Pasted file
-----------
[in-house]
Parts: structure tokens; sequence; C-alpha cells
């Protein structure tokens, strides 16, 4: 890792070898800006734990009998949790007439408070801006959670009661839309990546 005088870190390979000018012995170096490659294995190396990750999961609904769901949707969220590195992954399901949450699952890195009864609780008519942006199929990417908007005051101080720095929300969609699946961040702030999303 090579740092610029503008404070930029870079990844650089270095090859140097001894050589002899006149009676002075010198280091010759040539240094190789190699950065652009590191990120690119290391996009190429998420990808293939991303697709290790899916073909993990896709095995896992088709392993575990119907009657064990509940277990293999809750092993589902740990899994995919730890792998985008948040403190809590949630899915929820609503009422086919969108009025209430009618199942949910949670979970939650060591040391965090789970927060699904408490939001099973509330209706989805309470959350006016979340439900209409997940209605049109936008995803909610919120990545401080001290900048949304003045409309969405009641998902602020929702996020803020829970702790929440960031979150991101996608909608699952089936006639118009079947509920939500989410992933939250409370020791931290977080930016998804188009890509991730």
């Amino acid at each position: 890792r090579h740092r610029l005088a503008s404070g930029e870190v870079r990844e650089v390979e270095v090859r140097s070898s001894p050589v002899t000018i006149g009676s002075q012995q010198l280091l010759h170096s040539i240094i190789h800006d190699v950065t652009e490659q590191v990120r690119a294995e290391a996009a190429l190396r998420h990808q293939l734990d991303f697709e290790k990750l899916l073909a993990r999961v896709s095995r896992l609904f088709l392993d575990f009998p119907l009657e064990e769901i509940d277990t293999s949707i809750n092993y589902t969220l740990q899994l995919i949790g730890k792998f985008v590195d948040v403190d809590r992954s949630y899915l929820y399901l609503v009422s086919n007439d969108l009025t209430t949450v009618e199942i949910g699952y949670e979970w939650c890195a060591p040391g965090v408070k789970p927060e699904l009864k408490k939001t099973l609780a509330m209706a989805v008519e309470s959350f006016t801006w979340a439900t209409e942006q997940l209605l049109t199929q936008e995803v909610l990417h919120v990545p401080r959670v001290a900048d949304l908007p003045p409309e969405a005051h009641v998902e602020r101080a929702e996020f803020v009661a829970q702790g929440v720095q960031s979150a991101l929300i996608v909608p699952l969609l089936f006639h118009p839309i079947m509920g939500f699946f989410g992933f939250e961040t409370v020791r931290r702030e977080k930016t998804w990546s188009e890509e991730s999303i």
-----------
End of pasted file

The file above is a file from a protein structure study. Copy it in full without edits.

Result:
[in-house]
Parts: structure tokens; sequence; C-alpha cells
């Protein structure tokens, strides 16, 4: 890792070898800006734990009998949790007439408070801006959670009661839309990546 005088870190390979000018012995170096490659294995190396990750999961609904769901949707969220590195992954399901949450699952890195009864609780008519942006199929990417908007005051101080720095929300969609699946961040702030999303 090579740092610029503008404070930029870079990844650089270095090859140097001894050589002899006149009676002075010198280091010759040539240094190789190699950065652009590191990120690119290391996009190429998420990808293939991303697709290790899916073909993990896709095995896992088709392993575990119907009657064990509940277990293999809750092993589902740990899994995919730890792998985008948040403190809590949630899915929820609503009422086919969108009025209430009618199942949910949670979970939650060591040391965090789970927060699904408490939001099973509330209706989805309470959350006016979340439900209409997940209605049109936008995803909610919120990545401080001290900048949304003045409309969405009641998902602020929702996020803020829970702790929440960031979150991101996608909608699952089936006639118009079947509920939500989410992933939250409370020791931290977080930016998804188009890509991730």
């Amino acid at each position: 890792r090579h740092r610029l005088a503008s404070g930029e870190v870079r990844e650089v390979e270095v090859r140097s070898s001894p050589v002899t000018i006149g009676s002075q012995q010198l280091l010759h170096s040539i240094i190789h800006d190699v950065t652009e490659q590191v990120r690119a294995e290391a996009a190429l190396r998420h990808q293939l734990d991303f697709e290790k990750l899916l073909a993990r999961v896709s095995r896992l609904f088709l392993d575990f009998p119907l009657e064990e769901i509940d277990t293999s949707i809750n092993y589902t969220l740990q899994l995919i949790g730890k792998f985008v590195d948040v403190d809590r992954s949630y899915l929820y399901l609503v009422s086919n007439d969108l009025t209430t949450v009618e199942i949910g699952y949670e979970w939650c890195a060591p040391g965090v408070k789970p927060e699904l009864k408490k939001t099973l609780a509330m209706a989805v008519e309470s959350f006016t801006w979340a439900t209409e942006q997940l209605l049109t199929q936008e995803v909610l990417h919120v990545p401080r959670v001290a900048d949304l908007p003045p409309e969405a005051h009641v998902e602020r101080a929702e996020f803020v009661a829970q702790g929440v720095q960031s979150a991101l929300i996608v909608p699952l969609l089936f006639h118009p839309i079947m509920g939500f699946f989410g992933f939250e961040t409370v020791r931290r702030e977080k930016t998804w990546s188009e890509e991730s999303i």